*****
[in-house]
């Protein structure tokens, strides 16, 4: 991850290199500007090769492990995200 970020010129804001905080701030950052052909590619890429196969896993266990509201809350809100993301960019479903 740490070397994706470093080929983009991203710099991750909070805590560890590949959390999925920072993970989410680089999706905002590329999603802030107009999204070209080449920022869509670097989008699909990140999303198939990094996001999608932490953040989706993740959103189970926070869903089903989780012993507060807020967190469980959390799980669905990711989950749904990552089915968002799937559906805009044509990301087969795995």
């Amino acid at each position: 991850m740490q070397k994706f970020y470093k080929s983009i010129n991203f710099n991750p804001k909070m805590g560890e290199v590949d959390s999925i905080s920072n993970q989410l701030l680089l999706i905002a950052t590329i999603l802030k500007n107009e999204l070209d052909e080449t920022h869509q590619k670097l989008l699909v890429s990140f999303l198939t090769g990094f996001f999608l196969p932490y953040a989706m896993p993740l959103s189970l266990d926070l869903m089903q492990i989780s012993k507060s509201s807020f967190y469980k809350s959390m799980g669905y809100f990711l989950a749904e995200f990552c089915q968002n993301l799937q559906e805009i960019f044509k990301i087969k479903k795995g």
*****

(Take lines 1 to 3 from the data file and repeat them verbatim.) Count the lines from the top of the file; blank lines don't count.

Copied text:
[in-house]
């Protein structure tokens, strides 16, 4: 991850290199500007090769492990995200 970020010129804001905080701030950052052909590619890429196969896993266990509201809350809100993301960019479903 740490070397994706470093080929983009991203710099991750909070805590560890590949959390999925920072993970989410680089999706905002590329999603802030107009999204070209080449920022869509670097989008699909990140999303198939990094996001999608932490953040989706993740959103189970926070869903089903989780012993507060807020967190469980959390799980669905990711989950749904990552089915968002799937559906805009044509990301087969795995």
């Amino acid at each position: 991850m740490q070397k994706f970020y470093k080929s983009i010129n991203f710099n991750p804001k909070m805590g560890e290199v590949d959390s999925i905080s920072n993970q989410l701030l680089l999706i905002a950052t590329i999603l802030k500007n107009e999204l070209d052909e080449t920022h869509q590619k670097l989008l699909v890429s990140f999303l198939t090769g990094f996001f999608l196969p932490y953040a989706m896993p993740l959103s189970l266990d926070l869903m089903q492990i989780s012993k507060s509201s807020f967190y469980k809350s959390m799980g669905y809100f990711l989950a749904e995200f990552c089915q968002n993301l799937q559906e805009i960019f044509k990301i087969k479903k795995g």